Dynamic Chiropractic Canada – July 1, 2014, Vol. 07, Issue 07

Stress in the Modern Age: Impact on Homeostasis and What You Can Do (Pt. 2)

By Jerry Jacobson, PhD, DMD, IOM

Editor's note: As the author states in part 1 of this article, "The list of negative consequences from chronic, unresolved stress is seemingly endless. Clearly, communications net-works (e.g., electrochemical and electromagnetic, of homeostatic function), must be renormalized through various methodological approaches initially external to the organism's natural adaptive mechanisms." That statement sets the stage for the following discussion.

Neurotransmitters and the Stress Response

GABAergic neurons are decreased in generalized anxiety disorders. GABA is gamma-amino butyric acid, a principle inhibitory neurotransmitter used to treat epilepsy. In generalized anxiety disorder (GAD), there is increased noradrenaline transmission from the locus ceruleus and caudal raphe nuclei, increasing heart rate, dilated pupils, tremor and sweating.

Serotonergic pathways also show the effects of generalized stress, etc. Thus, it is necessary to utilize methods that affect neurotransmitters (e.g., neurotransmitter intensification or inhibition), synaptic transmission (e.g., nerve growth factors that affect neuronal protection mechanisms and plasticity of synapses), the charge densities and distributions of neuroendocrine tissues, neuroendocrine communications networks; the electromagnetic profiles of tissue to maintain molecular coherence, cooperativity and communications; and regulation of the tonicity of the autonomic nervous system, among other considerations.

yoga - Copyright – Stock Photo / Register Mark Various methods have been utilized effectively to accomplish this, ranging from spiritual healing to meditation, massage, physical therapy, dietary regulation, nutritional supplements, biofeedback, craniosacral therapy, herbal medicine, homeopathy, imagery, acupuncture, naturopathy, osteopathic medicine, psychoneuroimmunology, psychotherapy, Tibetan / Chinese medicine, yoga, reiki, and reflexology. Research suggests another method to reduce stress, tension, strain and anxiety – the synergistic use of chiropractic care and magnetic resonance therapy.

Using Natural Mechanisms to Modulate the Stress Response

As has been discussed, regulation of communications between the brain and end organs is critical to the control of CNS and autonomic nervous system functionality. When the body's natural mechanisms for adapting to stressors become inadequate over time, it becomes necessary to change the tonicity of the nervous system – e.g., enhance the parasympathetic function while removing the anatomical mesoscopic blockages of the spinal cord, to permit flow of information to the end organs such as viscera, muscles and joints.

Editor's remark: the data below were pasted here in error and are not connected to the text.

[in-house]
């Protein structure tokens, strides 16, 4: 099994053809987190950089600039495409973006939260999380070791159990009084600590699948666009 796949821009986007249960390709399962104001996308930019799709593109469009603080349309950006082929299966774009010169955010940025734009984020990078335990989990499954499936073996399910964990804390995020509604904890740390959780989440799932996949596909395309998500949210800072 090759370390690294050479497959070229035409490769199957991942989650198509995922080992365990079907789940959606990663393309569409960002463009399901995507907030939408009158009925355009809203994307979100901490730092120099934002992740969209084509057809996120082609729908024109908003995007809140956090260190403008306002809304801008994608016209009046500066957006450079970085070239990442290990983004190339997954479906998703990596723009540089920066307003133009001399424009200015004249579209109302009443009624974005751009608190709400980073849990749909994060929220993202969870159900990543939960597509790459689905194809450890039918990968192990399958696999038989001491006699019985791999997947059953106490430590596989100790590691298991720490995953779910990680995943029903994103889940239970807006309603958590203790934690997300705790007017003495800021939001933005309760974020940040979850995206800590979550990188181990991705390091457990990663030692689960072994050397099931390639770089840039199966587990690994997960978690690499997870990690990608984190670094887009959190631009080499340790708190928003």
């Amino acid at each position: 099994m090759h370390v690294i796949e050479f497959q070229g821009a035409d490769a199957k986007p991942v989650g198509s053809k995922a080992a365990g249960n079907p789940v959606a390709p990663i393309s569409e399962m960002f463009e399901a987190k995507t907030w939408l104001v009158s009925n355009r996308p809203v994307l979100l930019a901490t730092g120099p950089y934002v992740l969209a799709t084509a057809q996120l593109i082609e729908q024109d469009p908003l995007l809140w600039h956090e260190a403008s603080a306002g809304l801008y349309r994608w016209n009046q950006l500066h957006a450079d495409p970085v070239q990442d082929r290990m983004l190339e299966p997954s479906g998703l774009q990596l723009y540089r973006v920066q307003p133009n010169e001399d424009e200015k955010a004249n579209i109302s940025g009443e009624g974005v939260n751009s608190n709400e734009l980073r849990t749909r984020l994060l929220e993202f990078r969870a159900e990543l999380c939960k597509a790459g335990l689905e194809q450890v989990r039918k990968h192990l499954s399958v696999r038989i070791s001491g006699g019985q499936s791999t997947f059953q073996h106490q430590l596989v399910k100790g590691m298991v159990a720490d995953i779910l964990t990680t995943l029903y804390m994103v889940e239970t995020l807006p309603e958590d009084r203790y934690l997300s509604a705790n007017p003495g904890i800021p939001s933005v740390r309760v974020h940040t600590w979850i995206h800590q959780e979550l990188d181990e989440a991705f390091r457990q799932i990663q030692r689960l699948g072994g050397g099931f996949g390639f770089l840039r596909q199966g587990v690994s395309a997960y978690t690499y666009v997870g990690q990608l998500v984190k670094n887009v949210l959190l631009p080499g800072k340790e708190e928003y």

Even a slight displacement and strain of the vertebrae causes electromechanical interference with the spinal cord and nerves, impairing electrochemical conduction mechanisms required for coherent communication between the brain and end organs.

Chiropractic care frees the body of impingements that derogate necessary information transfer and homeostatic mechanisms. Stress adversely affects the ANS, which innervates smooth and cardiac muscles, as well as glands, while the visceral nervous system is a major component of the ANS. Thus, chiropractic care is required to permit the body to rebound from stress and all its negative sequelae.

What's more, parasympathetic stimulation maintains (or renormalizes) body functions analogous to quiet, day-to-day living conditions, promoting relaxation and diminution of stress (whatever the stimulus).

Magnetic resonance therapy utilized to enhance parasympathetic function may permit heart rate reduction, promote digestion and absorption of food, promote regular heart rhythm, normal sleep patterns, (for the body to rest and recover), promote normal kidney function, and enhance feelings of relaxation. This can reduce pain, tension, anxiety and strain. Pulsed, electromagnetic field therapy, utilizing naturally occurring, physiologic magnetic fields, helps the body to restore its own state of natural adaptability.

Thus, picoTesla (pT) magnetic fields (measured as natural to the brain) can be used to modulate (from an atomic and molecular level) ANS and brain function, providing a safe, efficient, non-invasive modality to be utilized synergistically with chiropractic care to address conditions of stress, strain, pain, stiffness and inflammation.